9,000 banks fail during the 1930s, with 4,000 failing during 1933 alone. Alternatively, very few credit unions close, and--when they do--it is usually because they had placed their reserves in a bank that failed. Credit unions survive because they invest in people; for example, one credit union had assets of $10,000 and more than $8,000 in loans outstanding when the plant where it was located closed for 17 months. When the plant re-opened, the credit union members--a few of whom had found new jobs--reduced their loans to $800.

After going through modest winning seasons during most of the 1920s, little Green Bay's surprise 7-0 victory over the New York Giants and their first trip to the "Big City" creates a huge buzz and glowing coverage from large metropolitan newspapers. The Packers begin to build a championship-caliber team, as they sign three future Hall of Famers--"Johnny Blood" McNally, Cal Hubbard, and Mike Michalske.

The Packers win their first NFL championship in 1929 with a 12-0-1 record, the only undefeated season in Packers history. (Their only blemish is a tie with the Frankford Yellow Jackets.) The Packers are able to successfully defend their title in 1930, and win their third straight league championship in 1931.


Roy Bergengren believes the state-by-state approach to start new credit unions has reached its limit. Forty states already have credit union laws, but small, powerful groups of hostile legislators prevent favorable legislation for the rest of the states. The passage of a federal law would instantly override their opposition. Although congress is occupied with New Deal legislation, Bergengren manages to cultivate support while Filene has the ear of President Roosevelt. On June 26, 1934, the Federal Credit Union Act becomes law, authorizing federally chartered credit unions in the United States. Two months later, credit union delegates from across the country board trains to Estes Park, Colorado to create a national organization--The Credit Union National Association (CUNA). 

At the same time, the Packers scuffle in 1933 and 1934, having their first-ever losing season. Additionally, a fan who injures his back when bleachers collapse at City Stadium is awarded a $5,000 lawsuit that forces the Packers into bankruptcy receivership during the appeal process. In the following year, the Packers pull out of receivership, reorganizing under the Green Bay Packers, Inc. Lambeau is able to build another elite team, signing more future Hall of Famers like Clarke Hinkle, Arnie Herber, and--most notably--Don Hutson in 1935. The Packers become a perennial championship team in the NFL for the next decade, primarily due to Lambeau and Hutson revolutionizing football through the development and utilization of the forward pass.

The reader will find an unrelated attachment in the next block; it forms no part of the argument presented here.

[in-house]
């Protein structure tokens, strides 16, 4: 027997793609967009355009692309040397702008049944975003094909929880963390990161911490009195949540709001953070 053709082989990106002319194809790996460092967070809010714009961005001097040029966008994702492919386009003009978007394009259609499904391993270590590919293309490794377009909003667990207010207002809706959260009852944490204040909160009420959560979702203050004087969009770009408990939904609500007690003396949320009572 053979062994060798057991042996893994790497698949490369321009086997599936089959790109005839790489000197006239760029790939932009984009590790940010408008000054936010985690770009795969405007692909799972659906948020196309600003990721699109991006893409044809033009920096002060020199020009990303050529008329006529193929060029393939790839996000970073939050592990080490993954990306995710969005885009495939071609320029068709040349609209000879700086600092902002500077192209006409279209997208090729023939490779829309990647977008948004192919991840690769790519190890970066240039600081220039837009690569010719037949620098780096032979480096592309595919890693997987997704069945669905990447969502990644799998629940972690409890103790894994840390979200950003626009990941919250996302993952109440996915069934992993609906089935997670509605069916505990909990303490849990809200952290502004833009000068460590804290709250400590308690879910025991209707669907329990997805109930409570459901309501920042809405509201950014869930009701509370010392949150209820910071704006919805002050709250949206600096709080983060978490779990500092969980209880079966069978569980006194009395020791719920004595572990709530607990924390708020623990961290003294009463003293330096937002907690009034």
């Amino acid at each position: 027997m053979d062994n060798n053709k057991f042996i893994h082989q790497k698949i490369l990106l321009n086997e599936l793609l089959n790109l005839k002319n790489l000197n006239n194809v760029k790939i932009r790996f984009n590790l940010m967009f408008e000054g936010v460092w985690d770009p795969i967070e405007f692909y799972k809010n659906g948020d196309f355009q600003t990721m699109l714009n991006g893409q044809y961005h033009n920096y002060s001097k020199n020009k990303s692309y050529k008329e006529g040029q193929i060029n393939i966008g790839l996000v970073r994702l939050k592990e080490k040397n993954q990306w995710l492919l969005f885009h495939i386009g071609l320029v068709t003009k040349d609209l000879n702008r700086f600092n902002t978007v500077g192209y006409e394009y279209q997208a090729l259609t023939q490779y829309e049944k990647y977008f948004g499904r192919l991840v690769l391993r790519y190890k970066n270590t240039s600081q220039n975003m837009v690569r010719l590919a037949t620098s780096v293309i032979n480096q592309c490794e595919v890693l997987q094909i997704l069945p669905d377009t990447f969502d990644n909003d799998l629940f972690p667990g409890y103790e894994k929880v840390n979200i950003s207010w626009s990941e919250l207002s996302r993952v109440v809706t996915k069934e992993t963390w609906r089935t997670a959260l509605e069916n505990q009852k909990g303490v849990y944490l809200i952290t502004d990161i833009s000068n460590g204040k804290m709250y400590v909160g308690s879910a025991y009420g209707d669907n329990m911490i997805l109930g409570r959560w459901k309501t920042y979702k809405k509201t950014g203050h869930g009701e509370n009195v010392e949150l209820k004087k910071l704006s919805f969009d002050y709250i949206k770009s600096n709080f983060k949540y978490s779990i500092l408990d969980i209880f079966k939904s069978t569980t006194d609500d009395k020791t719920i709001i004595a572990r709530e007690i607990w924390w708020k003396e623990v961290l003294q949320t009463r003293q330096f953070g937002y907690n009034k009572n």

My Take

Talk about two organizations that are like the proverbial cat with nine lives! What if Lambeau was born in a different town? What if the Indian Packing Company refused to front the $500 in startup costs? What if the NFL refused to reinstate the Packers? 

Lambeau was also the only paid employee of the Packers in the early years. What if the volunteers did not donate the countless hours of their time, putting up a fence around Hagemeister Park so they could route fans through a gate, collecting donations and small fees in their hats? What if they did not have the skills to recruit great players that won championships, creating an enduring loyalty still enjoyed today?

Similarly, what if Filene never learned of this concept of cooperative credit that started in Germany? What if he was not a true believer in the business model of a credit union operated by its members, compelled to learn something about banking, the value of regular saving, and the wise use of credit? What if he did not have wealth to single-handedly fund The Movement in the early years?

Like Lambeau with the Packers, Bergengren was the only paid employee in the early years. What if the volunteers who actually made up these credit unions did not have the dedication to weather the tough times? What about the state and federal legislators who took up this great cause, standing against powerful opposition? Where would we be without them?

There is no doubt that it took very special people to pave the way so that we can all enjoy and benefit in so many ways from these two great organizations. Here's to the next 100 years of continued success for the Green Bay Packers and The Credit Union Movement!

About The Author

Dan Wollin is the President of PCM Credit Union.
Left to right, Edward Filene, Roy Bergengren, Curly Lambeau, and George Whitney Calhoun.